United States General Accounting Office GAO Testimony Before the Subcommittee on Airland Forces, Committee on Armed Services, U.S. Senate For Release of Delivery Expected at 1:30 p.m., EST DEFENSE ACQUISITIONS Wednesday, March 17, 1999 Progress of the F-22 and F/A-18E/F Engineering and Manufacturing Development Programs Statement of Louis J. Rodrigues, Director, Defense Acquisitions Issues, National Security and International Affairs Division GAO/T-NSIAD-99-113 Mr. Chairman and Members of the Subcommittee: I am pleased to be here today to discuss the Air Forces F-22 and the Navys F/A-18E/F engineering and manufacturing development (EMD) programs. Related GAO reports are listed in appendix I. The National Defense Authorization Acts for Fiscal Years 1998 and 1999 require us to review and report annually on these programs. My testimony is based on our work in response to these mandates. Summary The F-22 and F/A-18E/F programs are approaching critical investment decision points, and each faces significant challenges. The F-22 is approaching a decision for undertaking production activities and the E/F is getting ready to enter the Operational Test and Evaluation (OPEVAL) phase. Regarding the F-22 program, although the Air Force estimates it can complete the F-22 EMD program within the nearly $19-billion cost limit established by the National Defense Authorization Act for Fiscal Year 1998, in 1998, F-22 costs exceeded budgets, and work was not always completed as scheduled. The Air Force is exploring ways to keep EMD costs within the congressional limit, but there are several obstacles. For example: The Air Force and F-22 contractors have identified potential cost increases totaling $667 million. If not addressed, F-22 EMD costs will rise above the cost limit. Plans are being developed to address the increase but have not been finalized. According to the Air Force, some planned EMD activities will be deferred, reduced, or eliminated. The contractor notified the Air Force that F-22 program costs may increase further if sales of C-130J aircraft, which are manufactured in the same plant as the F-22, are lower than anticipated because the F-22 program will have to absorb a higher share of the plants overhead costs. First flights of the next four test aircraft are expected to be late, reducing the time available to accomplish flight tests before EMD is completed. If the Air Force is not able to effectively revise its test schedule, some planned EMD activities will need to be deferred, reduced, or eliminated. Development of the F-22s integrated avionics systems has been delayed, and the schedule for completing avionics development appears unrealistic. If EMD completion must be delayed for avionics development, additional costs will be incurred. The Air Force plans to start F-22 production activities later this year by awarding contracts to procure the first 6 low-rate initial production aircraft Page 1 GAO/T-NSIAD-99-113 and initiate advance procurement of the next 10 aircraft. However, because of delays in the EMD program, the Air Force has substantially reduced or delayed the testing it had planned to accomplish before awarding the contracts. In 1994, the Air Force planned to have 1,400 flight test hours completed before starting production activities. Now, the Air Force plans to complete 511 flight test hours. Progress of the flight test program so far indicates that achieving 511 hours will be difficult. In addition, completing static and fatigue tests on the airframe structures has now been delayed until after contract award. Likewise, early flight testing of an F-22 equipped with its integrated avionics will not be accomplished, as previously planned, before contract award. In terms of the F/A-18E/F program, we do not agree with the Navys assessment that the program is meeting all performance requirements and is on schedule and on cost. The Navy based its assessment on the E models performance and assumed some improvements to the aircraft that have not yet been demonstrated. Without that assumption, the F model, which makes up over half of the E/F planned buy, is not meeting the interdiction range requirementa primary justification for the program. Department of Defense (DOD), Navy, and contractor personnel have reported that even if the E/F meets all performance specifications, it might fail the next phase of operational testing, known as OPEVAL. Regarding the programs schedule, although completion of the development effort has slipped from November 1998 to April 1999, the Navy intends to maintain its original schedule to start OPEVAL in May 1999. Consequently, the contractor has insufficient time to correct some critical deficiencies in the aircraft that, according to Navy criteria, should be corrected prior to OPEVAL. Conducting OPEVAL with these unresolved deficiencies could invalidate OPEVAL results. Corrections of some deficiencies have been shifted to later in the program. This will help the Navy stay within the congressionally mandated developmental cost cap; however, correcting these deficiencies will increase the procurement costs of the aircraft. And finally, the correction of some deficiencies could result in design changes to the aircraft. This increases the risk associated with Congress approving the Navys multiyear procurement request for the E/F program at this time. I would now like to discuss the basis for our conclusions on each of these programs. Page 2 GAO/T-NSIAD-99-113 F-22 Program Concerned about growing costs on the F-22 program, the Assistant Secretary of the Air Force for Acquisition, in June 1996, established the Joint Estimating Team (JET) to estimate the most probable costs of the F-22 EMD and production programs. The JET concluded in 1997 that additional time would be required to complete EMD and estimated that EMD costs would increase by $1.45 billion to $18.688 billion. The JET recommended slowing manufacturing for a more efficient transition from development to low-rate initial production and adding 12 months to complete avionics development. The JET also estimated that the production costs for 438 F-22s would increase by $13.1 billion to about $61.2 billion. The JET identified initiatives that it expected would offset the production cost increase. The Air Force and Under Secretary of Defense for Acquisition and Technology generally adopted the JETs recommendations. 1 The National Defense Authorization Act for Fiscal Year 1998 established a cost limit of $18.688 billion (an amount that mirrored the JET estimate) for the F-22 EMD program and $43.4 billion for the production of 339 F-22s. The act instructed the Secretary of the Air Force to adjust the cost limitations for the amounts of increases or decreases in costs attributable to economic inflation and compliance with changes in federal, state, and local laws. Since then, the Air Force has adjusted the EMD cost limit to $18.880 billion and the production limit to $39.759 billion to account for changes in inflation and to move costs associated with out-of-production parts from production to EMD. F-22 EMD Costs Have Contractor cost experience and studies in 1998 indicate that cost growth threatens the Air Forces ability to complete EMD within the congressional Increased cost limit. During 1998, because costs were exceeding budgets and work was behind schedule, Lockheed Martin and the Air Force studied the EMD program and identified potential cost increases of $667 million. 2 The increases are attributed primarily to (1) problems in manufacturing the aft 1 For more information on the JETs recommendations, see Tactical Aircraft: Restructuring of the Air Force F-22 Fighter Program (GAO/NSIAD-97-156, June 4, 1997). 2 In February 1999, the Air Force stated that additional costs would be incurred because of problems manufacturing wings. The Air Force estimated that another $22 million would have to be added to the increase of $667 million identified in 1998. As a result, the Air Force will be required to identify offsets to remain within the cost limitation. Page 3 GAO/T-NSIAD-99-113 fuselage, horizontal tails, engine air inlets, and castings that attach the wing to the aircrafts body and (2) problems developing the aircrafts integrated avionics systems. Plans to Address Potential Because the increases would cause the EMD program to exceed the cost Cost Growth limit, the Air Force is exploring ways to defer, reduce, and eliminate activities. Actions and potential cost reductions include deferring testing to certify that the F-22 can effectively carry external weapons ($140 million), reassessing testing associated with a helmet targeting system and the AIM-9X missile ($110 million), reducing contractor laboratory costs for the test program ($100 million), reducing government costs for special studies ($50 million), implementing Lockheed Martin cost reduction plans ($80 million), and applying contractor management reserves ($185 million). Potential Impact of C-130J The $667-million increase does not include the effects that lower-than- Sales on Program anticipated sales of C-130J cargo aircraft may have on F-22 costs. Lockheed Martin, which produces the C-130J and the F-22 in its Marietta, Georgia plant, notified the Air Force that the F-22 EMD program would have to absorb a higher share of the plants overhead if fewer C-130Js are sold than expected. According to the Defense Contract Management Command at Marietta, the added cost to the F-22 program would be about $150 million to $160 million per year if C-130J production were to cease. According to DOD officials, increased costs would have to be absorbed only partially by the F-22 EMD program because other business may develop. They indicated that Lockheed Martin was negotiating potential sales of C-130Js with several foreign governments. DOD had not, however, determined how these actions would impact the F-22 program. In our report issued earlier this week, we recommended that the Secretary of Defense evaluate how decisions regarding C-130J production are likely to impact the F-22 EMD program and assess the Air Forces ability to negate additional overhead costs that may be allocated to the F-22. Page 4 GAO/T-NSIAD-99-113 F-22 Is Experiencing Schedules for EMD aircraft and avionics development had not been met through December 1998. As a result, test aircraft are expected to be Delays delivered late and ground and flight test activities cannot be completed as planned. Problems Have Caused Late The first two F-22 EMD aircraft were flight tested through most of Deliveries and Reduced December 1998. Flight testing began about 3 months later than planned for the first aircraft and began on time for the second aircraft. However, Flight and Ground Testing because of manufacturing problems, the Air Force estimates that the next Time four flight test aircraft will be delivered late. Flight testing for these four aircraft is scheduled to begin 2 weeks to over 5 months late. As a result, the Air Force has 16.9 fewer flight test months available to complete flight testing. The Air Force is studying ways to reduce the flight test hours required. Also, the two ground test aircraft are expected to start testing 6 to 8 months late. If the Air Force cannot effectively revise its test schedule, additional deferments or deletions will be needed to remain within the cost limit. Table 1 compares the 1997 scheduled first flight dates with the expected first flight dates as of January 1999. Table 1: Schedules for First Flights of EMD Aircraft January 1999 Delay EMD aircraft 1997 schedule schedule (in months) 4001 May 29, 1997 September 7, 1997a 3.3 4002 July 9, 1998 June 29, 1998a -0.3 4003 June 16, 1999 November 22, 1999 5.2 4004 August 17, 1999 February 3, 2000 5.6 4005 January 11, 2000 March 31, 2000 2.7 4006 May 18, 2000 May 30, 2000 0.4 4007 September 25, 2000 September 25, 2000 0 4008 February 2, 2001 February 2, 2001 0 4009 June 1, 2001 June 1, 2001 0 Total 16.9 a Actual date of first flight. Page 5 GAO/T-NSIAD-99-113 The first flight delays were caused by (1) problems developing and manufacturing large titanium castings that attach the wing to the aircrafts body and (2) late deliveries of the aft fuselagethe rear aircraft body section. Air Force officials believe they have solved the problems causing late deliveries of the aft fuselage but are continuing to seek solutions to the wing problem. Air Force officials told us in February 1999 that continuing problems with late wing deliveries will further delay first flights for the third through the sixth test aircraft by another 2 to 6 weeks. Air Force officials are seeking ways to avoid these further delays. Avionics Development Avionics development and integration is a challenge for the F-22. The JET Behind Schedule review in 1997 recommended that avionics development be extended 12 months. The Air Force, however, did not adopt the recommendation. The Air Force has experienced software, hardware, and integration problems with the F-22s communication, navigation, and identification and electronic warfare avionics systems. Because of these problems, the Air Force developed a revised avionics schedule in August 1998, allocating more time to complete the first two avionics segments, known as blocks 1 and 2.3 The August 1998 schedule, while extending completion dates for blocks 1 and 2, did not change the completion dates for subsequent blocks 3 and 3.1,4 even though the majority of initial software development tasks related to these last two segments have been delayed from 1 to 18 months. In fact, the Air Force estimates that blocks 3 and 3.1 can be completed 5 months earlier than what the JET considered realistic. If it takes longer to complete blocks 3 and 3.1, additional costs will be incurred. Issues About Starting Later this year, the Air Force plans to award contracts to procure the first 6 low-rate initial production aircraft and initiate advance procurement of Production Activities the next 10 aircraft. However, because of delays in the EMD program, the Air Force has reduced or delayed much of the testing it had planned to accomplish before awarding the contracts. For example, in 1994, the Air 3 Blocks 1, 2, 3S, 3, and 3.1 are all designed to have increased capability over the previous block. The last phase of development for each block begins when it is placed on the aircraft for testing. 4 The revised schedule also adds block 3S between blocks 2 and 3. In adding this block, the Air Force moved some block 3 activities ahead for earlier evaluation. This did not change the planned completion date for block 3 activities, however, which is scheduled later. Page 6 GAO/T-NSIAD-99-113 Force planned to complete 1,400 flight test hours before starting production activities. Now, the Air Force is planning to have 511 flight test hours completed. The slow progress of the flight test program so far this year indicates that achieving 511 hours will be difficult. In addition, completing static and fatigue tests on the airframe structures has now been delayed until after contract award. And there will be no flight testing of an F-22 equipped with its integrated avionics as originally planned before contract award. Limited Flight Testing Through December 1998, the Air Force accumulated about 200 flight test Completed hours. When the contract is awarded in December 1999 for 6 low-rate initial production aircraft and advance procurement for the next 10 aircraft, the Air Force plans to have 511 flight test hours completed, considerably fewer hours than previously planned. Table 2 shows that the amount of flight testing planned to be completed before production has been reduced significantly in recent years. Table 2: F-22 Flight Test Hours Flight test Hours planned before Percent planned schedule as of production award before production award November 1994 1,400 27 May 1997 601 14 January 1999 511 12 To accomplish 1999 flight testing, the Air Force plans to complete 173 flights and 311 test hours. While Air Force plans call for completing 13 flights and 23.4 hours through March 1999, the Air Force is likely to complete only 2 flights and 3.9 test hours. The Air Force has two aircraft, 4001 and 4002, available for testing in 1999. However, Air Force officials said that 4001 is not scheduled to resume flight testing until May 10 and 4002 is not scheduled to resume flight testing until March 31. Table 3 shows that completing 311 flight test hours in 1999 will require a more demanding flight test program than the Air Force planned. Page 7 GAO/T-NSIAD-99-113 Table 3: Planned Flight Testing for 1999 Average flights Average flight test Flight test per month hours per month Plan for 1999 14.4 25.9 Required to achieve 1999 plan 19.2 34.5 In 1998, the F-22 completed 200 hours (averaging 13.8 flights and 31.6 hours per month), which was enabled by deferring ground tests and maintenance and providing dedicated refueling support and priority to test center assets. According to the Director for Operational Test and Evaluation, this kind of support may not be available for the remainder of EMD test operations. If the Air Force is not successful in completing the planned flight testing by the time the contract is awarded, it will have fewer than 511 flight test hours and less flight performance data upon which to base its production decision. Delayed Testing of Ground Structural testing of the airframe was to be completed by December 1999. Test Articles However, static testingdesigned to ensure the airframe will withstand stresses expected throughout the F-22 flight envelopewill not be completed until February 2000. And fatigue testsdesigned to ensure the airframe will withstand stresses expected during prolonged operational usewill not be completed until September 2000. Table 4 shows the completion dates for these tests according to the JET schedule and the Air Forces current plan. Table 4: Completion Dates for Static and Fatigue Tests Type of test JET schedule Current plan Static October 1999 February 2000 Fatigue December 1999 September 2000 Failure to complete these tests before contract award increases risk. For example, when the C-17 static test aircraft was undergoing a stress test, both wings on the aircraft buckled before they reached the ultimate design limits. Serious damage occurred inside the wing where the ribs and strengtheners were fractured. If the test aircraft were flying and encountered this type of a failure, it would have caused the aircraft to crash. Page 8 GAO/T-NSIAD-99-113 No Avionics Flight Testing The Air Force intended to flight test an F-22 equipped with its integrated avionics package in August 1999. However, that is not expected to occur now until February 2000, after contract award. Integrated avionics is one of the critical features of the F-22 and is expected to provide pilots previously unmatched awareness of potential threats and targets. Mr. Chairman, I will now turn to the F/A-18E/F program. F/A-18E/F Program Extent to Which F/A-18E/F The F/A-18E/F is nearing completion of its development program. The Is Meeting Performance development flight test program began in February 1996 and is scheduled to be completed in April 1999. During this phase of the program, the Navy Requirements has conducted both developmental and some limited operational testing using the aircraft produced under the EMD phase of the program. Based on the results of that testing, the Navy reports that the E/F is meeting all performance parameters. Our review showed that the Navys statements about the performance of the E/F reflect the performance of the E model aircraft, not the less capable F model. Also, the statements reflect the projected aircraft performance, not the actual performance being demonstrated in flight tests. Specifically, the Navys performance values include anticipated, but not yet demonstrated, range improvements. If these values are not included in the performance estimates, the F model aircraft will be 33 nautical miles short of meeting its interdiction range requirement. This is significant because (1) the F model, which was originally planned to be used as a trainer aircraft and therefore made up only about 20 percent of the total buy, now comprises about 56 percent of the total buy and (2) increased range over the current C/D aircraft was critical to justifying the decision to buy the F/A-18E/F. The Navy formally reports that the F/A-18E/F will have over 40 percent more range than F/A-18Cs. However, initial E/F range predictions have declined as actual flight data is gathered and incorporated into range prediction models. Test data currently projects that the E model will have a range of 434 nautical miles, or about 15 percent greater than the 376 nautical miles demonstrated by current F/A-18Cs. If the anticipated but not yet demonstrated range improvements are not included in the range estimates, the F/A-18E interdiction range drops to 405 nautical miles, or about 8 percent greater range than an F/A-18C. Page 9 GAO/T-NSIAD-99-113 Another qualification I would offer is that the Navys assessment of the E/Fs performance does not consider the potential degradation of performance as a result of modifications to correct unresolved deficiencies identified during the developmental and operational flight test programs. These deficiencies and their potential negative impacts relative to the areas cited by the Navy when it justified the E/F program are as follows. Combat Range Early in 1996, a condition described as wing drop was observed during F/A-18E/F development tests. The phenomenon was described as an unacceptable, uncommanded abrupt lateral roll that randomly occurred at the altitude and speed at which air-to-air combat maneuvers are expected to occur. In October 1998, the anticipated fix to the problem, replacing solid wing fold fairings with porous fairings, was flown and significantly reduced, but did not totally eliminate, the frequency and severity of wing drop. However, the porous wing fold fairing has caused buffeting of the aircraft. The magnitude of the buffeting was described as severe enough to affect the pilots voices and could also mask an aircraft malfunction, particularly for aircrews not accustomed to the sensation. Buffeting reduces aircraft range; however, the actual range decrease is not yet known because resolution of the problem is still being worked on. According to program officials, the final production fixes to wing drop may involve something other than the porous wing fold fairing. Other range-related issues are associated with the Navys attempts to resolve design problems that were resulting in bombs colliding with each other or with the aircraft. To correct this problem, the Navy toed, or slanted, the inner wing pylons. However, that fix increased the drag on the aircraft and has resulted in air loads on the pylons where the 480-gallon tanks would be carried that significantly exceed the load limit designed into the E/F wings in this area. If uncorrected, this deficiency would preclude the E/F from carrying the two 480-gallon external fuel tanks on each of the two inner wing stations specified for the interdiction mission and would prevent the aircraft from meeting its required range specification. The Navy is studying options for redesigning the pylons and their attachment to the aircraft to correct this problem. Aircraft range will also be affected by the extent of afterburner use to compensate for deficiencies in the E/Fs climb, turn, and acceleration rates. Using afterburner to overcome these deficiencies will significantly increase fuel consumption and reduce mission range. Page 10 GAO/T-NSIAD-99-113 Payload and Bringback The F/A-18E/F is reported to have a 22-percent increase in payload over existing F/A-18s. This increased payload is the result of the two additional wing stations that the E/F has. However, development flight tests have revealed that the E/F is experiencing noise and vibration at the wing tips that could damage air-to-air missiles carried by the aircraft. The Navy is determining whether a redesign of the missiles will be necessary for them to be carried on the E/F. Additionally, the excessive loads on the inner wing pylons have been caused by the closeness of these pylons to the aircraft fuselage and to the toeing of the pylons. Current plans are to restrict what can be carried on these pylons during OPEVAL until a fix is designed and tested. The restrictions would prohibit the E/F from carrying dual MK-83 (1,000 pound) bombs on these pylons during OPEVAL, which reduces the payload capacity for the interdiction mission. We were told that the underwing pylon loads problem could also result in a problem returning to the carrier with unused weapons (bringback) because carrier landings would exert significant stress on these pylons. The Navy is still studying this issue and has not yet identified a final fix. Survivability The Navy planned to improve F/A-18E/F survivability relative to existing F/A-18s by reducing its susceptibility to detection and, if detected, the probability of being destroyed. Initial operational tests cite concerns about E/F survivability systems. While the specifics on E/F survivability are classified, the unclassified portions of the test reports identify concerns with the ALE-50 towed decoy and the ALR-67 radar warning receiver. The ALE-50 towed decoy is designed to improve F/A-18E/F survivability by attracting enemy missiles to the decoy and away from the aircraft. The line that tows the decoy has been burning off when it crosses the heat path of the engine when the engine is in afterburner. The problems relative to the ALR-67 radar warning receiver have to do with the receivers ability to provide accurate information on the direction of arrival of enemy threats. E/F survivability issues comprised the majority of challenges that the Procurement Executive Officer for Tactical Aircraft identified as the major challenges facing the E/F program. Growth Space In justifying the need for the F/A-18E/F, the Navy stated that it needed more space than was available on existing F/A-18s to accommodate additional Page 11 GAO/T-NSIAD-99-113 new systems without having to remove existing capability. The Navy reported early in the F/A-18E/F program that the aircraft would have 21 cubic feet of growth space. This was revised, and it is now reported that the F/A-18E/F will have 17 cubic feet of growth space. However, program documents show that only 5.46 cubic feet of the 17 cubic feet will be usable growth space. We reported in 1996 that growth space was available within the C/D. The Navys F/A-18 upgrade roadmap shows that most of the upgrades planned for the E/F will also be installed on C/Ds, which demonstrates that the C/Ds have growth capability. The performance issues I have been discussing relate to the E/Fs performance during the developmental and initial operational test phases of the program. I will now discuss the next phase of the program OPEVAL. Test Schedule and The testing to be done during OPEVAL will use production representative aircraft that are being produced under the first low-rate initial production Unresolved contract. The objective of OPEVAL is to field test the E/F under realistic Deficiencies Cause combat conditions to determine the operational effectiveness and suitability of the aircraft for use in combat by typical military users. The Risks to Successful OPEVAL results will be used to determine whether to proceed into full-rate OPEVAL production of the F/A-18E/F. Accordingly, the primary questions facing the E/F program are whether the aircraft is ready to advance into OPEVAL and whether successful completion of that evaluation is highly probable. We believe the Navy faces significant challenges regarding each of those questions. F/A-18E/F development was scheduled to be completed by November 1998, with OPEVAL scheduled to begin in May 1999. This would provide time to correct deficiencies in the aircraft that would be used for OPEVAL. However, additional test requirements, caused by the need to test corrections of deficiencies such as wing drop, have caused the completion of the development flight test program to slip to April 1999. As a result of the development program delay, and the Navys plan to retain the May 1999 OPEVAL schedule, the Navy will not have time to correct aircraft deficiencies before OPEVAL, which according to the Navys criteria, should be fixed. In that regard, the OPEVAL Preparedness Team, which comprises DOD, Navy, and contractor personnel, meets periodically to determine whether the E/F is ready for OPEVAL. On February 25, 1999, the team held its final meeting before the scheduled start of OPEVAL. At that meeting, the team concluded that 71 E/F deficiencies would not be corrected until Page 12 GAO/T-NSIAD-99-113 after OPEVAL. The Navys criteria indicate that 23 of those deficiencies should be corrected prior to OPEVAL. These deficiencies consist of the problems associated with the ALE-50 towed decoy, the ALR-67 radar warning receiver, and the wing pylon loads. In addition, they include such things as bomb-to-bomb collisions, delamination of the composite surface layers of the horizontal tail, and problems with the nose landing gear tires and wheels during catapult testing. Notwithstanding these unresolved deficiencies, the Navy plans to begin OPEVAL as originally scheduled in May 1999. Consequently, during OPEVAL the Navy plans to use modeling or tests of other systems before they are incorporated into the E/F as the basis for making some OPEVAL assessments. The Navy also plans to impose some flight restrictions on the aircraft during OPEVAL as a result of the wing pylons load problem. The E/F operational test team has completed two operational assessments, using aircraft produced during the EMD phase of the program, that relate to the potential for a successful OPEVAL. Those assessments, referred to as OT-IIA and OT-IIB, were conducted in November 1997 and in June and August 1998, respectively. Based on the test results, the operational testers assigned a level of risk relative to a successful OPEVAL to each critical operational issue tested. Table 5, which we extracted from the operational test reports, shows that the testers identified two operational issues with significant risk (air-to-air weapons, and survivability) and six with moderate risk. Table 5: Critical Operational Issues Critical operational issues OT-IIA risk OT-IIB risk Air-to-air weapons Not assessed Significant Survivability Significant Significant Fighter escort Moderate Moderate Combat air patrol Little or no risk Moderate Air combat maneuvering Not assessed Moderate Air-to-ground sensor performance Moderate Moderate Air-to-ground weapons Moderate Moderate Air-to-air sensor performance Moderate Moderate The operational testers assessment of the E/F identified 29 major deficiencies with the aircraft. The deficiencies related to such things as Page 13 GAO/T-NSIAD-99-113 the E/Fs ability to accelerate, turn, climb, and roll. Essentially, the E/F does not do as well in these areas as the F/A-18C aircraft. Additionally, the testers identified buffeting and lateral instability, or drift, as flying quality deficiencies. They also listed problems with the ALE-50 towed decoy and the radar warning receivers problems with indicating the direction of oncoming threats as major concerns. Some of the specific deficiencies identified by the operational testers are as follows: poor climb performance above 30,000 feet, low acceleration, insufficient transonic and supersonic acceleration, high angle of attack agility and controllability, slow response to control inputs, tactically ineffective sustained turn rate, excessive speed loss during air combat maneuvering, incapability to safely deliver the Rockeye bomb when carrying the Tactical Forward Looking Infrared Radar, insufficient cooling capacity for seekers on air-to-air weapons, damage to AIM-9 missile assemblies caused by wing tip environment, limited life of AIM-7 missile flown on under wing stations, improper indication of direction of arrival of oncoming threat systems, ALE-50 tow line burn-off in afterburner, inconsistent brake effectiveness, and imprecise and difficult trimability. The operational testers recommended that the E/F continue to be developed. They stated, however, that their recommendation was based on continued improvements in the E/Fs current maneuvering performance and the development of follow-on systems that they considered essential to be able to get the operational effectiveness projected for the E/F. These improvements include such things as the Active Electronic Scanned Array radar, the Joint Helmet Mounted Cueing System, the AIM-9X missile, and the Integrated Defensive Electronic Countermeasure system. In addition to the risks to OPEVAL identified by the operational testers and the OPEVAL Preparedness Team, the Program Risk Advisory Board, comprising Navy and contractor personnel, in its January 1999 assessment, stated that there is a medium risk that OPEVAL might find the E/F not operationally effective and/or suitable, even if all performance requirements are met. The Board stated that the consequence of this type of conclusion from OPEVAL could result in a delay or postponement of the Page 14 GAO/T-NSIAD-99-113 full production decision and the need to conduct additional operational testing. To summarize, many obstacles affect the E/Fs ability to undergo OPEVAL, and there is risk that the program might not successfully complete OPEVAL. I will now discuss the cost of the E/F aircraft and the Navys pending request for multiyear funding for the program. F/A-18E/F Costs and The Navy reports that the F/A-18E/F development effort will be completed within the $4.88 billion (in fiscal year 1990 dollars) development cost Request for Multiyear ceiling established by Congress. However, as of the end of February 1999, Funding 71 identified deficiencies will not be corrected during the development effort. Correction of these deficiencies will be accounted for as procurement, not development, costs. The Navy said that estimates for correcting these 71 deficiencies are not available. In addition, Boeing has identified 105 deficiencies in the aircraft that it believes it is not required to correct under the development contract. Estimates for correcting these deficiencies are also not available. Also, the Navys unit procurement cost estimate for the E/F assumes $1.3 billion of savings that is contingent upon Congress approval of multiyear funding as part of the fiscal year 2000 authorization and appropriation process. Regarding the Navys request for multiyear authority, such approval has historically depended on the ability to obtain significant savings, a stable system design, an adequately validated requirement, and a commitment to stable funding over the life of the contract. The concerns raised within DOD about the uncertainty that the E/F will successfully complete OPEVAL as well as the number of unresolved issues, like the final solution to wing drop and buffeting and the inner wing pylon load concerns that could require design changes to the aircraft, increase the risk associated with Congress approving the E/F multiyear funding request. In summary, Mr. Chairman, we believe it is unlikely that the Air Force will be able to keep the F-22 EMD program, as planned, within the cost limit established by Congress. In addition, we are concerned about the significant reduction the Air Force has made in the tests planned to be Page 15 GAO/T-NSIAD-99-113 completed before awarding contracts to initiate advance procurement to accelerate F-22 production. With regard to the E/F, the OPEVAL test plan has not yet been approved by the Director, Operational Test and Evaluation. We plan to monitor the OPEVAL effort as part of our next effort under the congressional mandate for annual reviews of the program. During that effort, we plan to determine whether extensive modeling and simulation, and any other test restrictions, could invalidate OPEVAL results. Mr. Chairman, that concludes my statement. I will be happy to respond to any questions you or other Members of the Subcommittee might have. Page 16 GAO/T-NSIAD-99-113 Page 17 GAO/T-NSIAD-99-113 Page 18 GAO/T-NSIAD-99-113 Page 19 GAO/T-NSIAD-99-113 Related GAO Products AppenIdxi F-22 Program F-22 Aircraft: Issues in Achieving Engineering and Manufacturing Goals (GAO/NSIAD-99-55, Mar. 15, 1999). F-22 Aircraft: Progress of the Engineering and Manufacturing Program (GAO/T-NSIAD-98-137, Mar. 25, 1998). F-22 Aircraft: Progress in Achieving Engineering and Manufacturing Development Goals (GAO/NSIAD-98-67, Mar. 10, 1998). Tactical Aircraft: Restructuring of the Air Force F-22 Fighter Program (GAO/NSIAD-97-156, June 4, 1997). Defense Aircraft Investments: Major Program Commitments Based on Optimistic Budget Projections (GAO/T-NSIAD-97-103, Mar. 5, 1997). F-22 Restructuring (GAO/NSIAD-97-100BR, Feb. 28, 1997). Tactical Aircraft: Concurrency in Development and Production of F-22 Aircraft Should Be Reduced (GAO/NSIAD-95-59, Apr. 19, 1995). Air Force Embedded Computers (GAO/AIMD-94-177R, Sept. 20, 1994). Tactical Aircraft: F-15 Replacement Issues (GAO/T-NSIAD-94-176, May 5, 1994). Tactical Aircraft: F-15 Replacement Is Premature as Currently Planned (GAO/NSIAD-94-118, Mar. 25, 1994). F/A-18E/F Program Navy Aviation: F/A-18E/F Development and Production Issues (GAO/NSIAD-98-61, Mar. 13, 1998). F/A-18E/F Production Decision Should Be Delayed (GAO/NSIAD-97-106R, Mar. 4, 1997). Navy Aviation: F/A-18E/F Will Provide Marginal Improvement at High Cost (GAO/NSIAD-96-98, June 18, 1996). 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Defense Acquisition: Progress of the F-22 and F/A-18E/F Engineering and Manufacturing Development Programs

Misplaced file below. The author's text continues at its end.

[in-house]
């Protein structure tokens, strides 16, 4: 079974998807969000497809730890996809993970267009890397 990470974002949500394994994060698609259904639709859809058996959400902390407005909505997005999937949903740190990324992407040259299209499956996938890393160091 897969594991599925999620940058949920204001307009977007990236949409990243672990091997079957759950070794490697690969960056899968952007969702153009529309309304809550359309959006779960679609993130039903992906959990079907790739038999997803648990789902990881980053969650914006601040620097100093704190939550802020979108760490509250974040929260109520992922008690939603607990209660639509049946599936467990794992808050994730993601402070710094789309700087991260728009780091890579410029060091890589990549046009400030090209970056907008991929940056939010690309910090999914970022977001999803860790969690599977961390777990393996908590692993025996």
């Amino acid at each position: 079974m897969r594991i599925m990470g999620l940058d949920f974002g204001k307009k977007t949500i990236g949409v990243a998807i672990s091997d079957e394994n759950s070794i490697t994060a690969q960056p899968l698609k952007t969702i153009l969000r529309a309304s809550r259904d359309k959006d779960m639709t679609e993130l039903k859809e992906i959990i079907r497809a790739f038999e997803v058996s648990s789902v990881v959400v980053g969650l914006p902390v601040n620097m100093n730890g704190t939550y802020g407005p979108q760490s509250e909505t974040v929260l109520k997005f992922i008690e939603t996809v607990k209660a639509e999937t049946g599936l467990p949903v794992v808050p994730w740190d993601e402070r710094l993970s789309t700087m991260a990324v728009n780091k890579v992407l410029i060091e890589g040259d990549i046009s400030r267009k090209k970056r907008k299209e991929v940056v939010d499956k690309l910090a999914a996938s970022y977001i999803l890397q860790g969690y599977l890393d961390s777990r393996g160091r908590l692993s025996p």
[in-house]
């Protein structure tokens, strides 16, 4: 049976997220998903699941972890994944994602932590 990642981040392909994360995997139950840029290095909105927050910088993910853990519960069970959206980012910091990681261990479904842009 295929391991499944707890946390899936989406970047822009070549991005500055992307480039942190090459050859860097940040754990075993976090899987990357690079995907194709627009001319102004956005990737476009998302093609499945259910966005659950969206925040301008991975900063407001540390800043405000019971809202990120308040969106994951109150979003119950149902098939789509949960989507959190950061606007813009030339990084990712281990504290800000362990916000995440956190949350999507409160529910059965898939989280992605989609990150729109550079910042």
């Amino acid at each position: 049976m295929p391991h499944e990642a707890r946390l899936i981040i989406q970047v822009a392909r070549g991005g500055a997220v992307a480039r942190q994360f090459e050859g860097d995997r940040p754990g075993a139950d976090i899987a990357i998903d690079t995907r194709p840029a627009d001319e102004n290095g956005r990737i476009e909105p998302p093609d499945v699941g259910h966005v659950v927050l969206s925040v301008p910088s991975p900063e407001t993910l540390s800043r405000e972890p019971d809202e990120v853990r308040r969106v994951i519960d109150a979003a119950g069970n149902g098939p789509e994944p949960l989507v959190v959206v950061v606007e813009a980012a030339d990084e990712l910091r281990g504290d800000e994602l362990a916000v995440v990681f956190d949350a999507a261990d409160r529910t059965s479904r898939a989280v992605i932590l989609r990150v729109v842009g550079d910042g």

Published by the Government Accountability Office on 1999-03-17.
Below is a raw (and likely hideous) rendition of the original report. (PDF)